Healthy EatingBy Carrie Johnson Weimar • Published: February 20th, 2008
Category: Health in a Heartbeat
Most people know fruits and vegetables need to make up a large portion of their daily diet if they want to be healthy. But for many, that’s easier said than done.
According to a study in the Journal of the American Dietetic Association, low-income Americans would have to spend up to seventy percent of their food budget on fruits and vegetables to meet the new national guidelines for healthy eating.
The U-S Department of Agriculture recently revised its dietary guidelines, increasing the number of recommended servings of fruits and vegetables per day from five to nine.
Most people struggle to meet this quota. In fact, a 2006 study showed that only ten percent of people were able to meet the new guidelines. But the goal is even harder to attain for low-income Americans.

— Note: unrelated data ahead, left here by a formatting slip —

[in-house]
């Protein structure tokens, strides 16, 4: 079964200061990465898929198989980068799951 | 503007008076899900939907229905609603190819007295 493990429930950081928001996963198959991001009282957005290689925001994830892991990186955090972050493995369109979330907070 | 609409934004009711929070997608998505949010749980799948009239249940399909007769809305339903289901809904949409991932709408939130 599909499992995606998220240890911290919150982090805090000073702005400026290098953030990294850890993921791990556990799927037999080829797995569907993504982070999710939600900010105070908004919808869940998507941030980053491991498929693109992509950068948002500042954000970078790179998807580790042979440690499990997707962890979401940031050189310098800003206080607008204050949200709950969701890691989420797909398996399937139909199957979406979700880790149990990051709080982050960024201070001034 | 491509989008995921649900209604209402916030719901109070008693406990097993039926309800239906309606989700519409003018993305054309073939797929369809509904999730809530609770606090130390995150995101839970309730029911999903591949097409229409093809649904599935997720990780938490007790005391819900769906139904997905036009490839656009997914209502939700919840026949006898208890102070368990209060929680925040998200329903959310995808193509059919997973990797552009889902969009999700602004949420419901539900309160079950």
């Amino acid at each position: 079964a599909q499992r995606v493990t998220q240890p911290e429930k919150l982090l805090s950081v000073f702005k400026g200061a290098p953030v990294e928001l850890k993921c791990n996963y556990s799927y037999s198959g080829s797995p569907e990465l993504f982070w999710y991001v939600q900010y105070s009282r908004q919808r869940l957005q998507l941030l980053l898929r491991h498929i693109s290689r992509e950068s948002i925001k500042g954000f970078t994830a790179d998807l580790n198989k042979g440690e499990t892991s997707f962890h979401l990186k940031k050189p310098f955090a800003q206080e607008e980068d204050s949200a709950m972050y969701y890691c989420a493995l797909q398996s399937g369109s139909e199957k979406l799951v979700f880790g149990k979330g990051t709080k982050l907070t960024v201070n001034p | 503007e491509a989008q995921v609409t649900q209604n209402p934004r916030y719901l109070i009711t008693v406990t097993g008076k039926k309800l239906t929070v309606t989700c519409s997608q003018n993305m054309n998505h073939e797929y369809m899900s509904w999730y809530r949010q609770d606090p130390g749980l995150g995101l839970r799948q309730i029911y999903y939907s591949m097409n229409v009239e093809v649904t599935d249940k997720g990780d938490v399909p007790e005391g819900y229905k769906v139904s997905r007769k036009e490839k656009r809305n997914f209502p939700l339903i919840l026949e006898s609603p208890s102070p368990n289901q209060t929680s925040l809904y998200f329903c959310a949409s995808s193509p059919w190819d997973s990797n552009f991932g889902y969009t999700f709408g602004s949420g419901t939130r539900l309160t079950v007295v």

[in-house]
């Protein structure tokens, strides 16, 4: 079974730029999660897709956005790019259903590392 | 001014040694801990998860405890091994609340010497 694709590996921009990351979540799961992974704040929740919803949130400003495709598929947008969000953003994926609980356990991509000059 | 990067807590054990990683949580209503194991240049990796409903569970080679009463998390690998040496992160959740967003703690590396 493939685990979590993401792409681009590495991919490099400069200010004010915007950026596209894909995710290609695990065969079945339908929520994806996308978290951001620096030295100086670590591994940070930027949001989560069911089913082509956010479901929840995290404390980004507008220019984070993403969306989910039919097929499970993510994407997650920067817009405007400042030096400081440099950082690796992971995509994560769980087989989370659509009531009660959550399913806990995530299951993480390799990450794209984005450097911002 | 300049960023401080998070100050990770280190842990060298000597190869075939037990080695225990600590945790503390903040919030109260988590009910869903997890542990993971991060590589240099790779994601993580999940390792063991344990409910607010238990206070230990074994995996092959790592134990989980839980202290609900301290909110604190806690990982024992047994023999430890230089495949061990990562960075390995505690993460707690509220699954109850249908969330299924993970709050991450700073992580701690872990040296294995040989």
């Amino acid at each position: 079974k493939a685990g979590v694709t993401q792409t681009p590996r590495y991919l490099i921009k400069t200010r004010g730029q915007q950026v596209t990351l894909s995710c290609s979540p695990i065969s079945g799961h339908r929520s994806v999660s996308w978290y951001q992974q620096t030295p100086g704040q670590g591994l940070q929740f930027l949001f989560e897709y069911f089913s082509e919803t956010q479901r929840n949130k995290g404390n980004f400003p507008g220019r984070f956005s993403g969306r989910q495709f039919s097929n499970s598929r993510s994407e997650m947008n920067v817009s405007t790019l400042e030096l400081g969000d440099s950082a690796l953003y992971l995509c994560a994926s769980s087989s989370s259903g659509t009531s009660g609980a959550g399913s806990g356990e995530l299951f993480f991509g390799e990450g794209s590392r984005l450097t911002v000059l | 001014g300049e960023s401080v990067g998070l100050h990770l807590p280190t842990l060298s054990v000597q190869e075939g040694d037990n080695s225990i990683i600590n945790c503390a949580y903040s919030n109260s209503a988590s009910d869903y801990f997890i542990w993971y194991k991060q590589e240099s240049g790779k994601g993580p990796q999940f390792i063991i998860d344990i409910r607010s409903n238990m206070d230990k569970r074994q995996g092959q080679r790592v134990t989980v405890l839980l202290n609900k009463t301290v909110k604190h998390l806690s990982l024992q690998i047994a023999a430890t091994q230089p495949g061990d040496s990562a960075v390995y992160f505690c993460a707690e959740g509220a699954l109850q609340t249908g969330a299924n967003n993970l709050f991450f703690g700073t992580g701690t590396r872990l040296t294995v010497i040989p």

To conduct the study, researchers calculated the cost of a “market basket” of fruits and vegetables at twenty-five supermarkets in Sacramento and Los Angeles over three time periods.
The good news: Researchers found the cost of fresh produce has dropped since 1995. The bad news: Low-income families would still have to spend between forty and seventy percent of their food budget to get the recommended daily allowance of fruits and vegetables.
The finding is troublesome, the researchers say, because a diet rich in healthy produce helps ward off cancer, diabetes and heart disease.
So what’s the solution? Researchers recommend a public education campaign, increasing the food stamp allocation and encouraging more sources of cheap fruits and vegetables.